A zombie company is one that is unable to pay off its debts from its existing income and therefore continues to run unprofitably. This causes a strain on the economy unless they are liquidated or taken over. The term "zombie company" is not new. It first originated in Japan in the 1990s, during the post-bubble period, when banks supported unprofitable businesses, and the Japanese government also moved to support this policy to hold up businesses and prevent them from going under.
According to calculations made in 2012 by experts Nakamura Junichi, from the Hitotsubashi University, and Fukuda Shinichi, from the University of Tokyo, the consequences of the above policy is that in 2001 a number of companies marked as zombie companies accounted for more than 15% of all listed companies. In order to resolve this crisis, the Japanese government was forced to bring in radical reforms in the accounting law and supervision policies of banks. This resulted in the proportion of zombie companies decreasing significantly, with many companies even showing better performance.
Statistics from the Bank for International Settlements (BIS) show that in rich developed countries, much before the Covid-19 pandemic struck the world, one out of every six listed companies was actually a zombie company, and this ratio had been steadily increasing. These zombie companies did not have enough revenue to cover debt payments for three consecutive years and were subsequently undervalued.
Unproductive for economy
In order to resolve problems in zombie companies, banks can declare bankruptcy and thereby recover back some capital through restructuring, selling or liquidating assets of such zombie companies. However, instead of totally destroying a zombie company, banks often choose to lend further support and bail out these companies, who borrow new loans to repay old debts and continue to operate under great stress. This is the consequence of loosening monetary policy.
Banks in a bad financial situation, due to low interest rates and poor profitability, are more willing to support zombie companies to benefit themselves, by eliminating losses from bad debts. Furthermore, banks have more reason to do this if the bankruptcy recovery process is complicated and laborious for all parties, especially for small businesses. These are situations that also create zombie companies.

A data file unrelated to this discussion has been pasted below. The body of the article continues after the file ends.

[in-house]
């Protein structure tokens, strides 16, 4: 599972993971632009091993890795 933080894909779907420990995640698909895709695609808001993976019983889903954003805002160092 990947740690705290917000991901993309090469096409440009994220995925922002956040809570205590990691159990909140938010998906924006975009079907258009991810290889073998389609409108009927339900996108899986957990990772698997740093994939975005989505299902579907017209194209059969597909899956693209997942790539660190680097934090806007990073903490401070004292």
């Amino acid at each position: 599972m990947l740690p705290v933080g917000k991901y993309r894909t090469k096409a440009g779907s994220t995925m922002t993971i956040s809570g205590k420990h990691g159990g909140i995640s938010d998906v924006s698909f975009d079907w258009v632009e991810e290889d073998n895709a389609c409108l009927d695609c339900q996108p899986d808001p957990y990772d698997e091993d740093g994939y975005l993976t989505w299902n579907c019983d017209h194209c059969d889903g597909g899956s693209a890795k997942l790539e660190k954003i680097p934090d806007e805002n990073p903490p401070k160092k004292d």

Most zombie companies do not need to be profitable companies, as they are still able to pay their employees and run day to day operations. However, zombie companies are a constant strain on any country’s economy. The existence of such companies is no different from vegetative pathologists, and they may even prevent new companies from entering the market. Employees are tied to such companies that have no future, and when employees consider leaving them, it is difficult for them to find another job. This proves unproductive for the economy.
In addition, zombie companies invest less and also do not spend on innovation. According to the Organization for Economic Cooperation and Development (OECD), industries with a high zombie ratio make it difficult for healthy companies to attract investment capital. Profit margin in healthy companies is affected by the inability of zombie companies to make a profit, and thereby motivation to investment is greatly reduced. A one percent increase in the market share of a zombie company reduces the capital expenditure in a healthy company by 1%, and also reduces productivity by 0.3%. The stagnation within a zombie company lowers the quality of other products and services.
The ongoing Covid-19 pandemic is most conducive to the creation of more and more zombie companies. It is easier for companies now to access new credit and avail of more unconditional loan policies. This makes it hard for creditors to promote restructuring or liquidate unprofitable businesses. Moreover, companies also issue high-yield bonds as a way to raise capital at low cost as they try to hold on until the economic situation improves. The total value of high-interest bond issues for the last eight months of 2020 in the USA reached USD 292 bn, higher than the whole year of 2019. These bonds were acquired by the United States Federal Reserve (Fed) to implement unprecedented relief policies.
In addition, salary support policies, such as in the German Kurzarbeitergeld program, and lending, can all contribute to an increase in the number of zombie companies, because they help in keeping such companies afloat irrespective of profits. However, these companies are like comatose patients who can only survive with the help of ventilator machines. This risk can be seen in bankruptcy statistics in most countries. Contrary to forecasts by BIS that the total number of bankrupt companies will increase to almost 40% in 2020, some countries have reduced the numbers as compared to the same period last year. For instance, in August, Germany decreased by 40%, and the USA decreased by nearly 30%.
Even if the economic situation improves post-pandemic, several companies will not be able to escape being termed zombie companies. The probability that a company will become a zombie again is 17%, compared to 5% in 1995. Irrespective, zombie companies will always be inferior to healthy robust running companies in all aspects, in profitability, productivity, investments, as well as in growth and job creation.